Budget recordings of Alfred Scholz/Lists
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Revision as of 22:36, 14 October 2015 by Hawke (talk | contribs) (→Real artists, names used (possibly) fraudulently)
Lists of Musicbrainz entities used in the recordings of Alfred Scholz
See Budget recordings of Alfred Scholz.
Some imprints are used almost exclusively for Scholz recordings. Conversely, if your release is on a bona fide label such as DG, Decca, EMI, Phillips and so on, you will never find Scholz recordings. However there are some reissue labels - Brilliant Classics is an example - where recordings with correct and fake attributions may be present on the same release, which can be confusing.
- PILZ, including the Vienna Master Series
- LaserLight Digital
- De Agostini
- Selected Sound Carrier
- Best Direct
Real artists, names used (possibly) fraudulently
A few of these may in fact be the actual artists behind the music. In many cases the names are simply appropriated.
- Hans Swarovsky. Scholz's conducting professor, a real person with some genuine performances of his own on record, his name was also used by Scholz on recordings which he did not conduct.
- Hans Zanotelli. Another real person whose name was used.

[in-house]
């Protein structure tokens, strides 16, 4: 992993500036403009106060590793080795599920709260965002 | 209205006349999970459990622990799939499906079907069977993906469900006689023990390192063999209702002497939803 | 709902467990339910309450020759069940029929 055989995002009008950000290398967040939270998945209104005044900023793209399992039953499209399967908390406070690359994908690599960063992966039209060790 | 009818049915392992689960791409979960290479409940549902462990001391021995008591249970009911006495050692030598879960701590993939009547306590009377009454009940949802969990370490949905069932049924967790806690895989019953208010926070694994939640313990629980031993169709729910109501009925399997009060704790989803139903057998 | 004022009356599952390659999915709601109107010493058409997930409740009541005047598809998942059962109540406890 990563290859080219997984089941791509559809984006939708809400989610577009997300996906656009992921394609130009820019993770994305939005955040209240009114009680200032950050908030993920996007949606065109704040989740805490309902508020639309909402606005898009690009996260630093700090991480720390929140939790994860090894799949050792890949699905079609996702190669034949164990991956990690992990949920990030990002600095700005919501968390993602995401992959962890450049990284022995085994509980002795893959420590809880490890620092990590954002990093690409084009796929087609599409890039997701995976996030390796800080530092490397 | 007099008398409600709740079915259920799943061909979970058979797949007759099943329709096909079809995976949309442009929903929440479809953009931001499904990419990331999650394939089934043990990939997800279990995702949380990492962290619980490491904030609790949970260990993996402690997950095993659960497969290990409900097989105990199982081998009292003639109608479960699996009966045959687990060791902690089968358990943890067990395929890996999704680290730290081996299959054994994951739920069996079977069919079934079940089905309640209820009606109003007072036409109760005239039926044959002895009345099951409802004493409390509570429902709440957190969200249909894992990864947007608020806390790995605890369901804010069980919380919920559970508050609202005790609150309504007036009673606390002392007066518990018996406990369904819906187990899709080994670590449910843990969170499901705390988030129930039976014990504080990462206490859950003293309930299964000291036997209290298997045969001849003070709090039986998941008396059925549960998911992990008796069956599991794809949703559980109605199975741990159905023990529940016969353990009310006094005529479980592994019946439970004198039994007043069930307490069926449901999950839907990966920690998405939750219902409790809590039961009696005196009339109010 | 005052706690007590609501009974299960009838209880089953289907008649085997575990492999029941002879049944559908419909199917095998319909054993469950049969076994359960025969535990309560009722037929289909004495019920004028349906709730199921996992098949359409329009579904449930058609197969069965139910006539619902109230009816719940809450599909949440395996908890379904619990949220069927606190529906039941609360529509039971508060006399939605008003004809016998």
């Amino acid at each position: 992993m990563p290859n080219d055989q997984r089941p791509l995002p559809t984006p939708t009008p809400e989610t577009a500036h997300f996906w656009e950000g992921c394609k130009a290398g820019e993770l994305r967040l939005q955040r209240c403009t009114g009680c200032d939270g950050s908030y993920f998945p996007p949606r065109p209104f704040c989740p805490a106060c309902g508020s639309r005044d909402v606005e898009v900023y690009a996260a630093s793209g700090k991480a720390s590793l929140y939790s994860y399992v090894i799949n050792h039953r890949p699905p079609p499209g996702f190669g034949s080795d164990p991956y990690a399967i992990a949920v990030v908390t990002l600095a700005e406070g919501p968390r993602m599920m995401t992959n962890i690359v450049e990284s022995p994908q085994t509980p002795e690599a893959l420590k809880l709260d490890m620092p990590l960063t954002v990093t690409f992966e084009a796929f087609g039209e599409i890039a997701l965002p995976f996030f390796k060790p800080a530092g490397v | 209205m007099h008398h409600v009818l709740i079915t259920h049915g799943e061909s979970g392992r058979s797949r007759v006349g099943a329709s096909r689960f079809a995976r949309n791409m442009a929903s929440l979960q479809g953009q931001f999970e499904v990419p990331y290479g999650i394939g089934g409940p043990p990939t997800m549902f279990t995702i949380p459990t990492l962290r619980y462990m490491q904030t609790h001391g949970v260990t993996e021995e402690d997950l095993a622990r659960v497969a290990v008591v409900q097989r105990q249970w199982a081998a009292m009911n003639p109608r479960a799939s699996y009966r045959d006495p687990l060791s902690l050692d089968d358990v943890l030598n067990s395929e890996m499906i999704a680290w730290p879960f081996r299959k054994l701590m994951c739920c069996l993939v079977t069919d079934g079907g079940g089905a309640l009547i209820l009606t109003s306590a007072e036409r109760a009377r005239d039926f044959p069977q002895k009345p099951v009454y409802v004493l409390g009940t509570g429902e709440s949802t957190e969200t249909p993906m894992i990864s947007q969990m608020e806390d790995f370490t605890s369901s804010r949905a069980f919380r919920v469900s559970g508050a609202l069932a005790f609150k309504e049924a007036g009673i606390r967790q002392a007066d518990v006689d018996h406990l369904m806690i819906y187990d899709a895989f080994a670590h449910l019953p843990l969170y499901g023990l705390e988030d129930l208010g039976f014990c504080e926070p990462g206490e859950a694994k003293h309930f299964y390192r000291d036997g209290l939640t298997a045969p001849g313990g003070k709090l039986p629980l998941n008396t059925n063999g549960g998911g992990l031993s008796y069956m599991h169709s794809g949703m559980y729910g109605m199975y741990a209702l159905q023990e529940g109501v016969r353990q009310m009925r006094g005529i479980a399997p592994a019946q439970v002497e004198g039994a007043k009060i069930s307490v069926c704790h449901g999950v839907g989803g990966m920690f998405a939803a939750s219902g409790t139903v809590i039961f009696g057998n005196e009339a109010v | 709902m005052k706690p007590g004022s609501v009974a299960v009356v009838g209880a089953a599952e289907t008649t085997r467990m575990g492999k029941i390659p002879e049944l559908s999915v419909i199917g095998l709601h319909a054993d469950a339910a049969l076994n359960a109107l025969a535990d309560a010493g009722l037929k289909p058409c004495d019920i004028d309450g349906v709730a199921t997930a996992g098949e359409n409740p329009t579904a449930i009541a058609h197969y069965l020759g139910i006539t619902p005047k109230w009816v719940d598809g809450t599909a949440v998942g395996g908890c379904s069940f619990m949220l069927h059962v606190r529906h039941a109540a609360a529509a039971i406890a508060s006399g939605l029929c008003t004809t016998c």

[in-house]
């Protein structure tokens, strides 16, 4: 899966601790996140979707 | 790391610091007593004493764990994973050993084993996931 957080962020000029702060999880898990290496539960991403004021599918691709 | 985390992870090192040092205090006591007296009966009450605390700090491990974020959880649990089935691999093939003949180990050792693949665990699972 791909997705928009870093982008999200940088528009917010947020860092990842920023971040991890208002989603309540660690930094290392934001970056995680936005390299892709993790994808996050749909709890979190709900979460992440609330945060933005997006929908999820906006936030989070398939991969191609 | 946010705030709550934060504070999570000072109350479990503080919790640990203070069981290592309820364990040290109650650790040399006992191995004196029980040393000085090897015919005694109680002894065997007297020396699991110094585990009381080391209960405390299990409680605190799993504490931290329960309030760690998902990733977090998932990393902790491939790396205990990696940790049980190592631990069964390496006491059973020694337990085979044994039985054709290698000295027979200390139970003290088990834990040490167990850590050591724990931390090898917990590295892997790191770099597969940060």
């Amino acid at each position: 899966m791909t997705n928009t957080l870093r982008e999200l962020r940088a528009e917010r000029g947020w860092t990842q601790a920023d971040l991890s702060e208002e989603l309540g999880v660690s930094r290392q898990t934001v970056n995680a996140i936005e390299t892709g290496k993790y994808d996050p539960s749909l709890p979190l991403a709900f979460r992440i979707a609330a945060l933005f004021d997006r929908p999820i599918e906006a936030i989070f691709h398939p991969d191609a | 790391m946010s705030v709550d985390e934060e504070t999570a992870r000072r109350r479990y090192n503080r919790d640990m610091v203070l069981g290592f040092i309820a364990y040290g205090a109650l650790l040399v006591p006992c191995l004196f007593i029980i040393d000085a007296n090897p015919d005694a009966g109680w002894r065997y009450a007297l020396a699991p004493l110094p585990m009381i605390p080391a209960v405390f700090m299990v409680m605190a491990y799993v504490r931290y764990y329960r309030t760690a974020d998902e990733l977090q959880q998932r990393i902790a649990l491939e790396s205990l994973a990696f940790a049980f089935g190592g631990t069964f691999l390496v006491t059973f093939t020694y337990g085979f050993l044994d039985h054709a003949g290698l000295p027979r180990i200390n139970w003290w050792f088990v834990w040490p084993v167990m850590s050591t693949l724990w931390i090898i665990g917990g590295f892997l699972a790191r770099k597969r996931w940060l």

- Hanspeter Gmür
- Bystrík Režucha. Conductor of the Slovenská filharmónia
- Martin Sieghart
- Zdeněk Košler. Conductor of the Česká filharmonie.
- Milan Horvat. Conductor of the Radio-Symphonieorchester Wien
- János Sándor
- Nürnberger Symphoniker
- London Festival Orchestra. Decca studio orchestra from the 1950s, often credited alongside Henry Adolph and Alberto Lizzio (see below). As their history prior to the Ross Pople era (1980s) is a little fuzzy, and given the quantity of fictitious artist names that follow the pattern “(something) Festival Orchestra” this may be at least semi-legitimate.
- Münchener Kammerorchester
- Münchner Philharmoniker
- Philharmonia Orchestra
- Royal Philharmonic Orchestra
- Camerata Salzburg
- Slovenská filharmónia. Not to be confused with the fictitious Philharmonia Slovenska.
- Stuttgarter Kammerorchester
- Radio-Symphonieorchester Wien
- Orchestre radio-symphonique de Paris
- Budapest Philharmonic Orchestra
- Symfonický orchester Slovenského rozhlasu
- Eberhard Kraus (organist)
- Kurt Redel (conductor)
- Mozarteumorchester Salzburg
- Dubravka Tomšič (pianist)
- Anton Nanut (conductor)
- Simfonični orkester RTV Slovenija
- Rundfunk-Sinfonieorchester Berlin
- Liszt Ferenc Kamarazenekar
- István Székely (pianist)
- Wiener Mozart-Ensemble
- Silvia Čápová (pianist)
- Zagrebački solisti
- Enrique Bátiz (conductor)
- Norman Shetler (conductor)
- Wiener Johann Strauss Orchester
- Festivalový orchestr Praha - Does not seem to be fictional.
- Amsterdam Symphony Orchestra
- Frigyes Sándor (conductor)
- Liszt Ferenc Kamarazenekar
- Radio-Symphonieorchester Wien
Some of these are possibly real. More research is needed.
- Henry Adolph.
- Cesare Cantieri.
- Eugen Duvier. Probably - needs further investigation.